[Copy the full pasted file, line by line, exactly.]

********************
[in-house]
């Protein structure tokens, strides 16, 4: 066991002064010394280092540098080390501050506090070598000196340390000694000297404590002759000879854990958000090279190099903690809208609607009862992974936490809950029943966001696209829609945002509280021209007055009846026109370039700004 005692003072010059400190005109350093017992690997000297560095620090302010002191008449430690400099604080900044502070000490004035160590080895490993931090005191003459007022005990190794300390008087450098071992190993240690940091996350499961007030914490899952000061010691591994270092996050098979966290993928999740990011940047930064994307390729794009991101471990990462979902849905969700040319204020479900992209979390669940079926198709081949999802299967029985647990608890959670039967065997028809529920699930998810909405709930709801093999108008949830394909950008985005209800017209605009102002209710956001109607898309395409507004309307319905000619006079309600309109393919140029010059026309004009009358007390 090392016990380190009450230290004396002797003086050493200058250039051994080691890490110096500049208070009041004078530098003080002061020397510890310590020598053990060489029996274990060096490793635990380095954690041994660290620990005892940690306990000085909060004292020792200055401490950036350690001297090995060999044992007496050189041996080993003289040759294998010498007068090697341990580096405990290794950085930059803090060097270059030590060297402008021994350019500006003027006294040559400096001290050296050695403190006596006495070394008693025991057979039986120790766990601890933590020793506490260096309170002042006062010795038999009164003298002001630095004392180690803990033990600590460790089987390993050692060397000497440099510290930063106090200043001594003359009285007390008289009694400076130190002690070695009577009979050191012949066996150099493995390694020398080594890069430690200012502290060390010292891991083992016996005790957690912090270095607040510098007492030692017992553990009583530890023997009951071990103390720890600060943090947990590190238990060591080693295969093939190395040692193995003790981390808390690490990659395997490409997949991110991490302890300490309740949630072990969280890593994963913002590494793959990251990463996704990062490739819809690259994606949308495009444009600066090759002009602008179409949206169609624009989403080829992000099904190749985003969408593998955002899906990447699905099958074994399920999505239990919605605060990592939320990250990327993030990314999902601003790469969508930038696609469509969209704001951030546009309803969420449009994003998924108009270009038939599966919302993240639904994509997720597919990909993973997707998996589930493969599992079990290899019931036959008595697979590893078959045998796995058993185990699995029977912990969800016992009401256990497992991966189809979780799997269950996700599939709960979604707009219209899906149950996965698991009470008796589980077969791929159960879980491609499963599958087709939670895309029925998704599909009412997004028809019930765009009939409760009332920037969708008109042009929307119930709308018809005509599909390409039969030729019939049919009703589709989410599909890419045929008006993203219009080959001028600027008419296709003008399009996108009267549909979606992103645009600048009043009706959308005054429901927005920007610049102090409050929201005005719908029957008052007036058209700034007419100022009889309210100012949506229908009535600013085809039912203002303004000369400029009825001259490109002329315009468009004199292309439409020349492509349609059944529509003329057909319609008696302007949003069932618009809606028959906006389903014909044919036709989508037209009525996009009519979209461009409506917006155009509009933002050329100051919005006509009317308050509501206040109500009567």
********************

[in-house]
């Protein structure tokens, strides 16, 4: 066991002064010394280092540098080390501050506090070598000196340390000694000297404590002759000879854990958000090279190099903690809208609607009862992974936490809950029943966001696209829609945002509280021209007055009846026109370039700004 005692003072010059400190005109350093017992690997000297560095620090302010002191008449430690400099604080900044502070000490004035160590080895490993931090005191003459007022005990190794300390008087450098071992190993240690940091996350499961007030914490899952000061010691591994270092996050098979966290993928999740990011940047930064994307390729794009991101471990990462979902849905969700040319204020479900992209979390669940079926198709081949999802299967029985647990608890959670039967065997028809529920699930998810909405709930709801093999108008949830394909950008985005209800017209605009102002209710956001109607898309395409507004309307319905000619006079309600309109393919140029010059026309004009009358007390 090392016990380190009450230290004396002797003086050493200058250039051994080691890490110096500049208070009041004078530098003080002061020397510890310590020598053990060489029996274990060096490793635990380095954690041994660290620990005892940690306990000085909060004292020792200055401490950036350690001297090995060999044992007496050189041996080993003289040759294998010498007068090697341990580096405990290794950085930059803090060097270059030590060297402008021994350019500006003027006294040559400096001290050296050695403190006596006495070394008693025991057979039986120790766990601890933590020793506490260096309170002042006062010795038999009164003298002001630095004392180690803990033990600590460790089987390993050692060397000497440099510290930063106090200043001594003359009285007390008289009694400076130190002690070695009577009979050191012949066996150099493995390694020398080594890069430690200012502290060390010292891991083992016996005790957690912090270095607040510098007492030692017992553990009583530890023997009951071990103390720890600060943090947990590190238990060591080693295969093939190395040692193995003790981390808390690490990659395997490409997949991110991490302890300490309740949630072990969280890593994963913002590494793959990251990463996704990062490739819809690259994606949308495009444009600066090759002009602008179409949206169609624009989403080829992000099904190749985003969408593998955002899906990447699905099958074994399920999505239990919605605060990592939320990250990327993030990314999902601003790469969508930038696609469509969209704001951030546009309803969420449009994003998924108009270009038939599966919302993240639904994509997720597919990909993973997707998996589930493969599992079990290899019931036959008595697979590893078959045998796995058993185990699995029977912990969800016992009401256990497992991966189809979780799997269950996700599939709960979604707009219209899906149950996965698991009470008796589980077969791929159960879980491609499963599958087709939670895309029925998704599909009412997004028809019930765009009939409760009332920037969708008109042009929307119930709308018809005509599909390409039969030729019939049919009703589709989410599909890419045929008006993203219009080959001028600027008419296709003008399009996108009267549909979606992103645009600048009043009706959308005054429901927005920007610049102090409050929201005005719908029957008052007036058209700034007419100022009889309210100012949506229908009535600013085809039912203002303004000369400029009825001259490109002329315009468009004199292309439409020349492509349609059944529509003329057909319609008696302007949003069932618009809606028959906006389903014909044919036709989508037209009525996009009519979209461009409506917006155009509009933002050329100051919005006509009317308050509501206040109500009567």